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Leonard Joel

The Rituals of an Auctioneer

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On the morning of a major auction, I ensure I take an hour for exercise and more often than not that will mean a fast walk with my walking partner and beloved family dog, Buddy. This helps me to focus and I find, always gives me extra energy throughout the day.

During the day, I will monitor ‘auction interest’ closely, reading through all absentee and telephone bids. I also check in with the relevant head of department to ensure all reserves are accurately set and any notations regarding, for example, condition reports, are properly recorded and easy to read when I am in the middle of
the auction.

About an hour before the auction, I meet with the head of department or auction manager for a final time so that I am aware of any change in interest on specific lots, and so that we both know what to expect once the auction commences.

My next ritual relates to sustenance; I always have a banana with yoghurt and honey as I find it settles my stomach and sustains me, particularly for a long auction. It also saved Michael Chang in the French Open (a banana that is), and his decision to choose a banana has always stuck with me!

Once on the rostrum, I set my wristwatch in front of me and take a moment to connect with any of the audience members I know, and then, welcome the entire audience to the room and introduce the auction. Pace is incredibly important to the success of an auction, and I will sell between 60-80 Lots per hour. This ensures the auction has momentum, but also that I capture every bid. It can be a complex juggling act; ensuring all bids – in the room, on the phones, online and absentee bids – are successfully recorded, and at exactly the right moment.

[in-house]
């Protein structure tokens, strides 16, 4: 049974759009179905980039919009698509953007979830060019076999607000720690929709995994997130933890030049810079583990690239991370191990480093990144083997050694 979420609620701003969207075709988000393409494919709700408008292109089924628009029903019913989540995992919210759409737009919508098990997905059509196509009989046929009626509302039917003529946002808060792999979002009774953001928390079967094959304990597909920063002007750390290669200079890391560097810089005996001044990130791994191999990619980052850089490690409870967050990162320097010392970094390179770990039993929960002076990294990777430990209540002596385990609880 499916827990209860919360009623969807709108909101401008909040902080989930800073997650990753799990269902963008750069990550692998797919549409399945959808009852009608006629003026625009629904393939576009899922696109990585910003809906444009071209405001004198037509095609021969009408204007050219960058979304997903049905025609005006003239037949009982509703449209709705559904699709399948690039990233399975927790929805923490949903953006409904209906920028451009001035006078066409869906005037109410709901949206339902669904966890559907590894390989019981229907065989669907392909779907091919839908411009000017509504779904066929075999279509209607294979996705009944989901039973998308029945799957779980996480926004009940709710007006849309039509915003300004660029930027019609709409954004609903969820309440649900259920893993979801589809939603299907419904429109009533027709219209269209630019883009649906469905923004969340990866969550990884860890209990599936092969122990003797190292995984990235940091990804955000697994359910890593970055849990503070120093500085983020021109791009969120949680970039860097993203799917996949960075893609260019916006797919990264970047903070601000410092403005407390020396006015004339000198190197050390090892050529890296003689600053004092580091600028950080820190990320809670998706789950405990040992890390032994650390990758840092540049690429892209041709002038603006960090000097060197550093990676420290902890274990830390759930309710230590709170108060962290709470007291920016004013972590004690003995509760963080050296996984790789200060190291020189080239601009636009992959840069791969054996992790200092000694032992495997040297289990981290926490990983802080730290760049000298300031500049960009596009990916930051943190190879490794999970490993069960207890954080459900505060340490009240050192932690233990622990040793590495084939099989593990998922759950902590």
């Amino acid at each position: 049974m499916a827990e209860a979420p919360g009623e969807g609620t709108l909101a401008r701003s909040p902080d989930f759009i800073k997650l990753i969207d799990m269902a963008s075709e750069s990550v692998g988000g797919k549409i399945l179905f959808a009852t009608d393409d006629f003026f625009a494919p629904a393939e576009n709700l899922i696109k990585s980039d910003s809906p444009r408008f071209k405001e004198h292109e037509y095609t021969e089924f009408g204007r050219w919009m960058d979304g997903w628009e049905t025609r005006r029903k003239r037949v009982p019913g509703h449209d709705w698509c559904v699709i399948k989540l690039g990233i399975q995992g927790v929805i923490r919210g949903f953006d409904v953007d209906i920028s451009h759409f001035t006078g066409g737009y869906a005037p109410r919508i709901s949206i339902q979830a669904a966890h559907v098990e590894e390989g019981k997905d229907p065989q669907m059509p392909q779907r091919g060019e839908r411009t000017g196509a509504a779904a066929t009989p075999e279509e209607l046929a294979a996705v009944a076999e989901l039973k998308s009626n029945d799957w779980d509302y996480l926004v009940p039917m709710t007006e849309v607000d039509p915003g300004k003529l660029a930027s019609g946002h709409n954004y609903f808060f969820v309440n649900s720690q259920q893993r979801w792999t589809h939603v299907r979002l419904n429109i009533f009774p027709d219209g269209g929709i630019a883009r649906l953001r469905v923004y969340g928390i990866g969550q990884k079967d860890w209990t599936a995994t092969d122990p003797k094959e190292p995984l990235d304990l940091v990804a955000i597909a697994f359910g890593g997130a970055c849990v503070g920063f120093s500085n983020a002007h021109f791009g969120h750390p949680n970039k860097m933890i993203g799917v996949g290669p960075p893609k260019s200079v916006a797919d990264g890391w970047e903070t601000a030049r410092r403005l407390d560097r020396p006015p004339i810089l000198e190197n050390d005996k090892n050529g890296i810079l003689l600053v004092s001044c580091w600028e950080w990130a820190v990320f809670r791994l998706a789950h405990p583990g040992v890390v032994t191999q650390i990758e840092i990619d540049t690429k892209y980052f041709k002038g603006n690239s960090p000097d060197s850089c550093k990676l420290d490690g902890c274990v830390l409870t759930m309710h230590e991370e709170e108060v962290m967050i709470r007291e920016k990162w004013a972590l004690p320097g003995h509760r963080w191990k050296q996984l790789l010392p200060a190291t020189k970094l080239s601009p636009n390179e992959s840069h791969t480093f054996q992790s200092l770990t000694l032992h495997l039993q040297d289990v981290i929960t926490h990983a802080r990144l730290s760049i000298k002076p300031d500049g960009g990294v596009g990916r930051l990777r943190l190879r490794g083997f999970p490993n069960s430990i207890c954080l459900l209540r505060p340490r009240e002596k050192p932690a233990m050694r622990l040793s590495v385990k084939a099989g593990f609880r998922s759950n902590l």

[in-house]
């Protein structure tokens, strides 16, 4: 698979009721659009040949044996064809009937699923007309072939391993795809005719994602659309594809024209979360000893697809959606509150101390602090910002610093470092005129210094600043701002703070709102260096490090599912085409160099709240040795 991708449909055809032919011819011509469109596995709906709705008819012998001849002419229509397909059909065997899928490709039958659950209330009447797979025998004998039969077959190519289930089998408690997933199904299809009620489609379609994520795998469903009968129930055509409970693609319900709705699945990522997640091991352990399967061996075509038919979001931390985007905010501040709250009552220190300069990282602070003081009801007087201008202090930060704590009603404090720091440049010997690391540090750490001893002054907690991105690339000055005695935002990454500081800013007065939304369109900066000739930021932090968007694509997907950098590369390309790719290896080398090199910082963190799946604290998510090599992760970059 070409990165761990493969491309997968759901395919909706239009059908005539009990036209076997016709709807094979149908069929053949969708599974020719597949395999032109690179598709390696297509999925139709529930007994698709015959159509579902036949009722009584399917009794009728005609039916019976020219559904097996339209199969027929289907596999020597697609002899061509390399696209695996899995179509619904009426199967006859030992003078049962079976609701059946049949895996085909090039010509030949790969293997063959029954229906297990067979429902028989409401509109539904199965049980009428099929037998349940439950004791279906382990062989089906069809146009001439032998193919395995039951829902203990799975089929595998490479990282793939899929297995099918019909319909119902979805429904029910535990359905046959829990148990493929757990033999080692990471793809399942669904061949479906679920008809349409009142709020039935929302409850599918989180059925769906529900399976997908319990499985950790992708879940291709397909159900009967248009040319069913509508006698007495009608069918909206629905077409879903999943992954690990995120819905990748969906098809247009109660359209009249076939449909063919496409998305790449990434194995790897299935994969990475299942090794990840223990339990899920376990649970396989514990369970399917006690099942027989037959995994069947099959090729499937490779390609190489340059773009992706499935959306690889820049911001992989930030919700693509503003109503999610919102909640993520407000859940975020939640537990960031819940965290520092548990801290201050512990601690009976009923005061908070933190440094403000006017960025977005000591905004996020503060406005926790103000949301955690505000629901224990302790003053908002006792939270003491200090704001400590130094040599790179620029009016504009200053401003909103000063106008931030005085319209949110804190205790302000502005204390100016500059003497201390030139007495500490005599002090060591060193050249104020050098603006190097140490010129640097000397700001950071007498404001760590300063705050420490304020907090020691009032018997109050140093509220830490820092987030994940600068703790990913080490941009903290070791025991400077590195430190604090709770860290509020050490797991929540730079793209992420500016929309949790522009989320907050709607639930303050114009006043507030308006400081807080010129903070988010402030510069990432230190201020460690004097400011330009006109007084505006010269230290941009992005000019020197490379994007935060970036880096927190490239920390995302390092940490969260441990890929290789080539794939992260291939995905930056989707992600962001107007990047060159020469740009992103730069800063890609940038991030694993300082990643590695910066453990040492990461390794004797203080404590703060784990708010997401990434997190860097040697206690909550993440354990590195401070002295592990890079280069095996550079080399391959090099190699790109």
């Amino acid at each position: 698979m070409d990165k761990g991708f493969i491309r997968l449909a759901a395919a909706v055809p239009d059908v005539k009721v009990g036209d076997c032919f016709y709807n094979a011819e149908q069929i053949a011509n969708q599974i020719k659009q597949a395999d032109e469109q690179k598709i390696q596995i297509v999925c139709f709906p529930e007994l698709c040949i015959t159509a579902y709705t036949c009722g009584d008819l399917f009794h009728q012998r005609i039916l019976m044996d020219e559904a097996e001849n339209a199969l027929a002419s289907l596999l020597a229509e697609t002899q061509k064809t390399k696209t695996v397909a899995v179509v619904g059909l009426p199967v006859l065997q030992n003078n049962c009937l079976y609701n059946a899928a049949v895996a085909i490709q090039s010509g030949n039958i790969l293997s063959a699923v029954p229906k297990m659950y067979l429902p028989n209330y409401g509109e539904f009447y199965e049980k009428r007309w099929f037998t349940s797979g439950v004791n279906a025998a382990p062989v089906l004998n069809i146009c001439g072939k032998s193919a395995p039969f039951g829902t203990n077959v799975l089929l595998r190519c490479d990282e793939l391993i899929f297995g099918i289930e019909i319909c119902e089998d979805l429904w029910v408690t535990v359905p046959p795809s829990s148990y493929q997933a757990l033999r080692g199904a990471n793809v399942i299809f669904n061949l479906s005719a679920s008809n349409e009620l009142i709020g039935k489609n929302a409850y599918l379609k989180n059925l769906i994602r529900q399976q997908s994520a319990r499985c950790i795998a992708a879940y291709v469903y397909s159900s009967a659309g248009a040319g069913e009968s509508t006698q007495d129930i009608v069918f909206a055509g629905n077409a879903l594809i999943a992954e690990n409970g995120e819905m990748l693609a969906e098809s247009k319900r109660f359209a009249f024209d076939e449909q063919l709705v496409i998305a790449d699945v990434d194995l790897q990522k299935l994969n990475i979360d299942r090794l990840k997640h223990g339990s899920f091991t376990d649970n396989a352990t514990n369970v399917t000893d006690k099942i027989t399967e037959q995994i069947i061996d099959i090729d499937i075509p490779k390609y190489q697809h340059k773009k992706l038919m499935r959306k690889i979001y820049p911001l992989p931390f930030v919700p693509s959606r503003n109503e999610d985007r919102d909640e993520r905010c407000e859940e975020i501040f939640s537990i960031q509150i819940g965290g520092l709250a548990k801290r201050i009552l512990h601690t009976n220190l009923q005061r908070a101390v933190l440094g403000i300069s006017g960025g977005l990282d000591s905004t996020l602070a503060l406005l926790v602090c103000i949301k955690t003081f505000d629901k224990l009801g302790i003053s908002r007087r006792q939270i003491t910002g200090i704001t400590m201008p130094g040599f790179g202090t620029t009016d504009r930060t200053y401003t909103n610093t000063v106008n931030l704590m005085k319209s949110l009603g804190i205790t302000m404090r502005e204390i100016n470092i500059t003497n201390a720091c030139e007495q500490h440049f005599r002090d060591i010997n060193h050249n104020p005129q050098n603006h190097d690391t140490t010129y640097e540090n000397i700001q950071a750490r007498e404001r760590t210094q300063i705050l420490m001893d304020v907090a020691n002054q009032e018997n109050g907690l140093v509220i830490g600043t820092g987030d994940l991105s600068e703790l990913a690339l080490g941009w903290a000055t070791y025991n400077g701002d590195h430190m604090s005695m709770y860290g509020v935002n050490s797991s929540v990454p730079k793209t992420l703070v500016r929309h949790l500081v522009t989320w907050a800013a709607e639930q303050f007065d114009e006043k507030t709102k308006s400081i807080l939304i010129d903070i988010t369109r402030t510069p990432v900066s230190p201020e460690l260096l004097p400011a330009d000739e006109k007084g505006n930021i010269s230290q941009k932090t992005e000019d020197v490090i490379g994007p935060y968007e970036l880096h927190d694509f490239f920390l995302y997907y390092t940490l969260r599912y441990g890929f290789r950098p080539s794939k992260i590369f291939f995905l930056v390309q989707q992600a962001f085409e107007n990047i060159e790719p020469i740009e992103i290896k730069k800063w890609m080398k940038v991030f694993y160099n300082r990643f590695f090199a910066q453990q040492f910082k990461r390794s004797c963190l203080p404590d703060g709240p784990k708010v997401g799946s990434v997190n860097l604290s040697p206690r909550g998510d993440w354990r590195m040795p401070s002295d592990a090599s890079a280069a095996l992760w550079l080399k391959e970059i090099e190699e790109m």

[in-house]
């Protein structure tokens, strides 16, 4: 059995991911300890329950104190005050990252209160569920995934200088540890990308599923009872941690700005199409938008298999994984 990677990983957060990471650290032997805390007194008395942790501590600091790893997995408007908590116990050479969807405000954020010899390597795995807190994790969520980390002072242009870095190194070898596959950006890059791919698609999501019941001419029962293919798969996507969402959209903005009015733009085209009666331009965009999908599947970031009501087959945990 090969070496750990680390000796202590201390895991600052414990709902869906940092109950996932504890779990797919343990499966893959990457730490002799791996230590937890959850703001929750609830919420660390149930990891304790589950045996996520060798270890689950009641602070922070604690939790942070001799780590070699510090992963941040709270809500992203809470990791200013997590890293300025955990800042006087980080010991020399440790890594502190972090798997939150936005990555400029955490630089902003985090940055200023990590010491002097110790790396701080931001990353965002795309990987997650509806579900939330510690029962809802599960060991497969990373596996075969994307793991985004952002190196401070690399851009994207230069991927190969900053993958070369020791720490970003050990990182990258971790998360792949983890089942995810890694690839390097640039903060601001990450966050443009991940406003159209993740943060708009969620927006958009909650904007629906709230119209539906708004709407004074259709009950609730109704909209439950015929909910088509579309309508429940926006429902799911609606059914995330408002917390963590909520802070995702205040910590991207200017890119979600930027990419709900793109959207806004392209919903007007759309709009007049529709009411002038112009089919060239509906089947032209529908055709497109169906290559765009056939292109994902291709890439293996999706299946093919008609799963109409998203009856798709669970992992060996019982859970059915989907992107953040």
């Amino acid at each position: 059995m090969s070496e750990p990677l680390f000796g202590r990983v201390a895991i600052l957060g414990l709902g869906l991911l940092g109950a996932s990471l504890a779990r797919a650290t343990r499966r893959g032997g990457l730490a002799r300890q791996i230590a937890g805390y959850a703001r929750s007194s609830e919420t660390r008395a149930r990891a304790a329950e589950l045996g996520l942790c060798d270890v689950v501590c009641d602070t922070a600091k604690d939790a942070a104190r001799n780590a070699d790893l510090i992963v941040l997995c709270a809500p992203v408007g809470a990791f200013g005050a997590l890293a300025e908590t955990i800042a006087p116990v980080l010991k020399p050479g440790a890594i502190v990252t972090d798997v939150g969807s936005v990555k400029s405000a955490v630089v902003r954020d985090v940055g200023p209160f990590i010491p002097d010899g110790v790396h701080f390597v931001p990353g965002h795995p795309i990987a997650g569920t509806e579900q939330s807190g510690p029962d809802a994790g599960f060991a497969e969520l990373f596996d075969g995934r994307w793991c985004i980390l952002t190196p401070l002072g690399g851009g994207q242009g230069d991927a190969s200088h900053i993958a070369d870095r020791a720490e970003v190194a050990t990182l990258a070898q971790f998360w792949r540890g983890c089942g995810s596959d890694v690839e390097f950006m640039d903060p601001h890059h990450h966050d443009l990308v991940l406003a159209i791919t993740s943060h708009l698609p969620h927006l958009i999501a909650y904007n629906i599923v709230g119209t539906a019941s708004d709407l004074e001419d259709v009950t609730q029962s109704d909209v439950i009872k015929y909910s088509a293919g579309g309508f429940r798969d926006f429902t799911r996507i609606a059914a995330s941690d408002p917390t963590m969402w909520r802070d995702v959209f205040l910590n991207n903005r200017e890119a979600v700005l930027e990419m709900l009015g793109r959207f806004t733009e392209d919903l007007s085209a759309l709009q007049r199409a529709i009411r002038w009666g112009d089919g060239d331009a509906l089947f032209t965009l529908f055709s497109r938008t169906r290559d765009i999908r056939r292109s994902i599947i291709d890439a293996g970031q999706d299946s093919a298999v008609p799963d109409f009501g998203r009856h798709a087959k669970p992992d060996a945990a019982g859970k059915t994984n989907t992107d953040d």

When a Lot attracts intense bidding across all four bidding modes, this is the time an Auctioneer can add value; successfully weaving and further encouraging bids, before the gavel falls. It is always our aim, of course, to achieve the best possible price for our vendors.

There is no doubt that the experience of stepping up on to the rostrum – the theatre, the pace, the pressure, the direction and the control that it commands – is a heady one but I won’t deny it, I’m addicted!

JOHN ALBRECHT
MANAGING DIRECTOR LEONARD JOEL

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